How I Ruined RPGs with the Internet

Gamers come in all sorts of different flavors, and I’m not just talking about casual and hardcore. There are some who don’t play single player, some who only play single player, and then there are the kinds that give game designers of any type nightmares. I think I’m probably in the last category, specifically when it comes to Western RPGs. Given that games in those genres these days have branching stories, multiple conversation outcomes and more hidden bonuses than you can shake a stick it, it tends to drive OCD completionists with a lot of time on their hands (e.g. me) crazy.

That’s when I turn to the most forbidden of texts, the horrible tome know as the “FAQ”. Deep within the dark recesses of the Internet, I find my brethren, people who restart dungeons because they missed one chest after defeating whatever horrible creature inhabits that cave. These are the people who don’t play RPGs for the story or the characters or the experience, but rather to accrue every possible trinket and stat bonus the game has to offer. We can leave no stone unturned, no party companion un-romanced, and we do so by exploiting the game to its maximum. Not through exploration or discovery though, but by distilling it down to the most bare bones, no frills, maximum return type of experience. This is how I’ve come to destroy any Western RPG I’ve played.

My first experience with RPGs of any kind came with Knights of the Old Republic on the original Xbox. I tended to stay away from these games before hand, and I only tried this game out because of its association with the Star Wars brand. I can already hear JRPG purists groaning, but stay with me here, people.

This is when my use of the Internet was in its infancy, and I played through the game the first time with fresh eyes, absorbing the wonder as I made choices, made mistakes, and grew my character in an organic way. Once I had finished my first playthrough, however, I became curious. What if I had turned to the Dark Side, wiped out the Sand People, or manipulated the Republic against my Sith foes? As I slowly began to realize that I had not seen the game in its entirety or discovered all the dialogue options and powers, I took my first step into a larger world and plumbed the depths of that game.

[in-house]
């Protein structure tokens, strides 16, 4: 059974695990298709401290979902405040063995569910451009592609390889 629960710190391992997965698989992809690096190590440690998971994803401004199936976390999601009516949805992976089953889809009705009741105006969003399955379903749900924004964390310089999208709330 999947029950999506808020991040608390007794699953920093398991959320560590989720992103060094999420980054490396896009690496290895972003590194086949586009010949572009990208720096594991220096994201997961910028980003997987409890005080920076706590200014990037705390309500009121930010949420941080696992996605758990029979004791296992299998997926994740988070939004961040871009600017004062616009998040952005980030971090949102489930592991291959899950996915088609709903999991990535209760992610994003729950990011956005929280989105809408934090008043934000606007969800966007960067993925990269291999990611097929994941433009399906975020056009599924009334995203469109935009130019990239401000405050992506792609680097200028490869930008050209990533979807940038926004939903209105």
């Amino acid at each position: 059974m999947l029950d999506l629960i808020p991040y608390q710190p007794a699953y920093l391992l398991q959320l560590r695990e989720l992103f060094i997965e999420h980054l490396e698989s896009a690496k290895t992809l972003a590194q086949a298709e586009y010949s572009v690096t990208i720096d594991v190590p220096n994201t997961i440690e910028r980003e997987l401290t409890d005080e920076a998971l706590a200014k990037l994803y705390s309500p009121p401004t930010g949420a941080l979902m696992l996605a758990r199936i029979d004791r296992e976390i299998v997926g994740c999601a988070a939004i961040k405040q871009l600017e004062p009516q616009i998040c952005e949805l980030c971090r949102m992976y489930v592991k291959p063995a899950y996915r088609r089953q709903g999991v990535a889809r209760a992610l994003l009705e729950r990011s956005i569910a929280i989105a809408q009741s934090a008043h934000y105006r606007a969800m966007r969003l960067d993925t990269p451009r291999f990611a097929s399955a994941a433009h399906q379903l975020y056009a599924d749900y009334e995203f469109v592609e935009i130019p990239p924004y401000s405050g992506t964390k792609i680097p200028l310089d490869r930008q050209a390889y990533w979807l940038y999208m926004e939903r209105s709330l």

How I Ruined RPGs With the Internet

By the time Knights 2 rolled around, I was prepared to sacrifice a pure game by looking up the various secrets the designers had hidden. I played that title several times, but I always did everything right; every quest outcome was in my favor, and my entire party had been turned to Jedi (or Sith) by the game’s end without fail. Some might say that I was ruining the game, that I wasn’t playing it the way the developers intended, but I wanted more. I wanted to play RPGs and be the best character ever, no holds barred. But I wasn’t going to get there without a little help from the Internet.

I continued in this way for the rest of the RPGs I played, but when Fallout 3 hit the shelves, that’s when things got a little out of control. Once I beat the game on the Xbox 360, sure that I had seen and done everything, I took a peek at the PC version and discovered console commands. This was the moment where I became a horrible, twisted monster, maxing my stats and acquiring top level armor and weapons with a few text commands. I browsed wikis and frequented boards, searching for new things to bequeath to myself with little to no effort.

Fallout: New Vegas was played much the same way and Mass Effect 2 did not escape my habits either, so much so that I looked up a guide for Lair of the Shadow Broker as I was playing it. This has bled into other genres as well, as I searched the Internet for tips for Halo: Reach’s credit system and Bulletstorm’s Skill Shots. I’m honestly scared for Skyrim and Mass Effect 3 because of my tendency to tear games apart.